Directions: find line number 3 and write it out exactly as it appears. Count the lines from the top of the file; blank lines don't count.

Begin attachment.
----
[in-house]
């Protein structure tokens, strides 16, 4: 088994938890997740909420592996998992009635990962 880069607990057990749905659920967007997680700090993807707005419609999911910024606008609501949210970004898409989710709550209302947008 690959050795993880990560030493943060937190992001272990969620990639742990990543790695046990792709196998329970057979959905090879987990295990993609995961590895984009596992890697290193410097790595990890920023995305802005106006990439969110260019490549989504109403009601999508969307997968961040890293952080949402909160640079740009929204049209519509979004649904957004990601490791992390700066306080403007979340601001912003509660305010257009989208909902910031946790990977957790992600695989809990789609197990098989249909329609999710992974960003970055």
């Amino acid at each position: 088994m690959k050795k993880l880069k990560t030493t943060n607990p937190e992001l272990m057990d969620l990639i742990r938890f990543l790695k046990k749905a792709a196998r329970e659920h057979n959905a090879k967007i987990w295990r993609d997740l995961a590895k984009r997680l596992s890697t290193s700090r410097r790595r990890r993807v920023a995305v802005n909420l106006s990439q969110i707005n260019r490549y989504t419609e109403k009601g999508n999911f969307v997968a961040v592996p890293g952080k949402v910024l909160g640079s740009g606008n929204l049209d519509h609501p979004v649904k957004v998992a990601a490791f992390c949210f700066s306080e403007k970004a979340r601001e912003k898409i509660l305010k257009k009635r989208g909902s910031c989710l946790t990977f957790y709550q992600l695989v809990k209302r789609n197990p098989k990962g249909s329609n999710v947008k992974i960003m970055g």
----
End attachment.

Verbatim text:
């Amino acid at each position: 088994m690959k050795k993880l880069k990560t030493t943060n607990p937190e992001l272990m057990d969620l990639i742990r938890f990543l790695k046990k749905a792709a196998r329970e659920h057979n959905a090879k967007i987990w295990r993609d997740l995961a590895k984009r997680l596992s890697t290193s700090r410097r790595r990890r993807v920023a995305v802005n909420l106006s990439q969110i707005n260019r490549y989504t419609e109403k009601g999508n999911f969307v997968a961040v592996p890293g952080k949402v910024l909160g640079s740009g606008n929204l049209d519509h609501p979004v649904k957004v998992a990601a490791f992390c949210f700066s306080e403007k970004a979340r601001e912003k898409i509660l305010k257009k009635r989208g909902s910031c989710l946790t990977f957790y709550q992600l695989v809990k209302r789609n197990p098989k990962g249909s329609n999710v947008k992974i960003m970055g």